Real GDP offers a better perspective than nominal GDP when tracking economic output over a period of time. When people use GDP numbers, they are often talking about nominal GDP, which can be defined as the total economic output of a country. This output is measured at current price levels and currency values, without factoring in inflation.
|Nominal GDP||Real GDP|
|Definition||Nominal GDP is the market value (money-value) of all final goods and services produced in a geographical region, usually a country.||Real GDP is a macroeconomic measure of the value of output economy, adjusted for price changes. The adjustment transforms the nominal GDP into an index for quantity of total output.|
|Also known as||GDP||Constant GDP|
Calculating real vs nominal GDP
Nominal GDP = ∑ ptqt
where p refers to price, q is quantity, and t indicates the year in question (usually the current year).
However, it can be misleading to do an apples-to-apples comparison of a GDP of $1 trillion in 2008 with a GDP of $200 billion in 1990. This is because of inflation. The value of one dollar in 1990 was far greater than the value of a dollar in 2008. In other words, prices in 1990 were different from prices in 2008. So if you want to really compare economic output (quantities), you can calculate GDP by using prices from a base year.
When you adjust nominal GDP for price changes (inflation or deflation), you get what is known as the Real GDP. It can be calculated using the following formula:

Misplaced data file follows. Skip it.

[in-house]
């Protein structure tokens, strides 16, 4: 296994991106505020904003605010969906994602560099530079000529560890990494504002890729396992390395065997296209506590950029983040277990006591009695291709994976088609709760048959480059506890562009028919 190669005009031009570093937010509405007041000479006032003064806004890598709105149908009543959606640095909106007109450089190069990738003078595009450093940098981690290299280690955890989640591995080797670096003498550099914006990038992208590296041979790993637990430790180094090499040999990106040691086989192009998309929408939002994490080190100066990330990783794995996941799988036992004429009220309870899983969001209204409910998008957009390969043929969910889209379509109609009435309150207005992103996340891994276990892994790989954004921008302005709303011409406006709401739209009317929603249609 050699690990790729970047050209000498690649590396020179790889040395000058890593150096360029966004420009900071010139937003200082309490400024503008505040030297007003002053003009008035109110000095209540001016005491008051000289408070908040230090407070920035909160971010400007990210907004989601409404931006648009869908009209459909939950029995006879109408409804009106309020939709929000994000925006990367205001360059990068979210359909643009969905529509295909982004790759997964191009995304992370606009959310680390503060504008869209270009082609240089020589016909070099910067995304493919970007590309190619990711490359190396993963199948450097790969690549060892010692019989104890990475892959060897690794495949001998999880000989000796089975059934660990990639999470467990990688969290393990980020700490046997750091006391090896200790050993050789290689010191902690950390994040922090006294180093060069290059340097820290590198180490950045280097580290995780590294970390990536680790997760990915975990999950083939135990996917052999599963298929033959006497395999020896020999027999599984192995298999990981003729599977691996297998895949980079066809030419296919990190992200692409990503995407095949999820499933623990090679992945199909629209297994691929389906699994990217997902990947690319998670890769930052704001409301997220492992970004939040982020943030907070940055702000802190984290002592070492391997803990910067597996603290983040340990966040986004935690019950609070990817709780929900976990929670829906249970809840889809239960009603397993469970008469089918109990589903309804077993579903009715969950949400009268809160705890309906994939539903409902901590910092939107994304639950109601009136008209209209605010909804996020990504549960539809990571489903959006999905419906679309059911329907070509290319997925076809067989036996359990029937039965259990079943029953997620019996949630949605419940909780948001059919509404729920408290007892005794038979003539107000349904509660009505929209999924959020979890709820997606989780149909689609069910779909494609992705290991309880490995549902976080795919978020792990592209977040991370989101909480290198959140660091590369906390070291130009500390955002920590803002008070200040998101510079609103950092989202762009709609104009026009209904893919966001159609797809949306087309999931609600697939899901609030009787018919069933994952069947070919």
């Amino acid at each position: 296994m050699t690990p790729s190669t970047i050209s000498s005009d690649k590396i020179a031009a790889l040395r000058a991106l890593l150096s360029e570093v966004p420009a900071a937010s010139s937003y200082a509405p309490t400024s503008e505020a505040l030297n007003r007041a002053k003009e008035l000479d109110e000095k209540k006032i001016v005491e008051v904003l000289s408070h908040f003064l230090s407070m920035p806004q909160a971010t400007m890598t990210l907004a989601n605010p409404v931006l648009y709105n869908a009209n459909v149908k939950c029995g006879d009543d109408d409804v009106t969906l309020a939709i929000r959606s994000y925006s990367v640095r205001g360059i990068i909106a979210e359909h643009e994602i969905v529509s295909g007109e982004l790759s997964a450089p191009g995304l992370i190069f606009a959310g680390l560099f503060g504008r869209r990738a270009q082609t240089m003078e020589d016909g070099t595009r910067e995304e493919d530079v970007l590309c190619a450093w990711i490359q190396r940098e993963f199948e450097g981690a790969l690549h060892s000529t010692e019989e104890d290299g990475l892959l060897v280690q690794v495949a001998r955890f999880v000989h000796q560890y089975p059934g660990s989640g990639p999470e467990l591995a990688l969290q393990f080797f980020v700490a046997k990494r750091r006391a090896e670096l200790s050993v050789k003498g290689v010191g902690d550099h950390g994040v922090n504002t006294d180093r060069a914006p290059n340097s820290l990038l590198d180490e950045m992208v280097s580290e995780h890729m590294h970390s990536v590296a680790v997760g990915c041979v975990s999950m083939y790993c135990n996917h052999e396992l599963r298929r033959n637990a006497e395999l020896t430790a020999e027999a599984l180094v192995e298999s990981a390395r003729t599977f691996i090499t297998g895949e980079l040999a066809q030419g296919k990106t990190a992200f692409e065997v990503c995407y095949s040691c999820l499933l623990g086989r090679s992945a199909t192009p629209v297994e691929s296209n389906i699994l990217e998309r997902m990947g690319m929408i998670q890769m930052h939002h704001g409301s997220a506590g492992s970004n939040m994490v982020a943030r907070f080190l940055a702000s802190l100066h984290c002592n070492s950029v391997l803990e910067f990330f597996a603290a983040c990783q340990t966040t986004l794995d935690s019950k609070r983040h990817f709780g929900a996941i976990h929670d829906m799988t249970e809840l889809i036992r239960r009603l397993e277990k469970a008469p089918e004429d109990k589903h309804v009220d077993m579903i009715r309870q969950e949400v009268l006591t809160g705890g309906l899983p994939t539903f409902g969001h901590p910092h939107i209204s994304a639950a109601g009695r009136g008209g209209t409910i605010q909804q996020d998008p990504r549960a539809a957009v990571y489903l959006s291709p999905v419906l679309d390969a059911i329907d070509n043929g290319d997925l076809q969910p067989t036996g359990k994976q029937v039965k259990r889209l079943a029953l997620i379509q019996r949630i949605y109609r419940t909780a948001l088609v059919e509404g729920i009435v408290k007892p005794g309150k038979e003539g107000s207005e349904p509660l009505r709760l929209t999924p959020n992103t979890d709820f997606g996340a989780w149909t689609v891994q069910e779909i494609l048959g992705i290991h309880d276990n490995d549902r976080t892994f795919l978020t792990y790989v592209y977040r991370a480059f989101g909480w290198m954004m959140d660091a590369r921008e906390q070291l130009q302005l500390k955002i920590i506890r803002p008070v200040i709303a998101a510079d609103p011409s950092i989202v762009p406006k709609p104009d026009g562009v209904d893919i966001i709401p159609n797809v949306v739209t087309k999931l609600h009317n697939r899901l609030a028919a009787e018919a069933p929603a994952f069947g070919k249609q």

Real GDP = ∑ pbqt
where b denotes the base year.
To effectively compare the real GDP of two years, one can construct an index using a base year. A base year is usually an arbitrary figure (here, a particular year) which is used as a yardstick for comparison of the GDP numbers.
Usage and Applications
When should we use real GDP numbers and when is nominal GDP used?
One uses the nominal GDP figures to determine the total value of the products and services manufactured in a country during a particular year. However, when one wants to compare GDP in one year with past years to study trends in economic growth, real GDP is used.
By definition (since real GDP is calculated using prices of a given "base year"), real GDP has no meaning by itself unless it is compared to GDP of a different year.
If a set of real GDPs from various years are calculated, each calculation uses the quantities from its own year, but all use the prices from the same base year. The differences in those real GDPs will, therefore, reflect merely differences in volume.
An index called the GDP deflator can be obtained by dividing, for each year, the nominal GDP by the real GDP. It gives an indication of the overall level of inflation or deflation in the economy.
- GDP deflator for year t = GDPt / Real GDPt
Video explaining the difference
Top Countries by GDP
In terms of nominal GDP, the top five countries are:
- United States of America
Countries by growth rates in real GDP
If there is high inflation in a country, there may be rapid growth in nominal GDP but not much growth in real GDP. All countries have different rates of inflation. Therefore, when comparing GDP growth rates in different countries, real GDP is used and not nominal GDP. Real GDP growth paints a more accurate picture and allows economists to compare economic growth in different countries. The top five countries in terms of real GDP growth rate for 2009 were: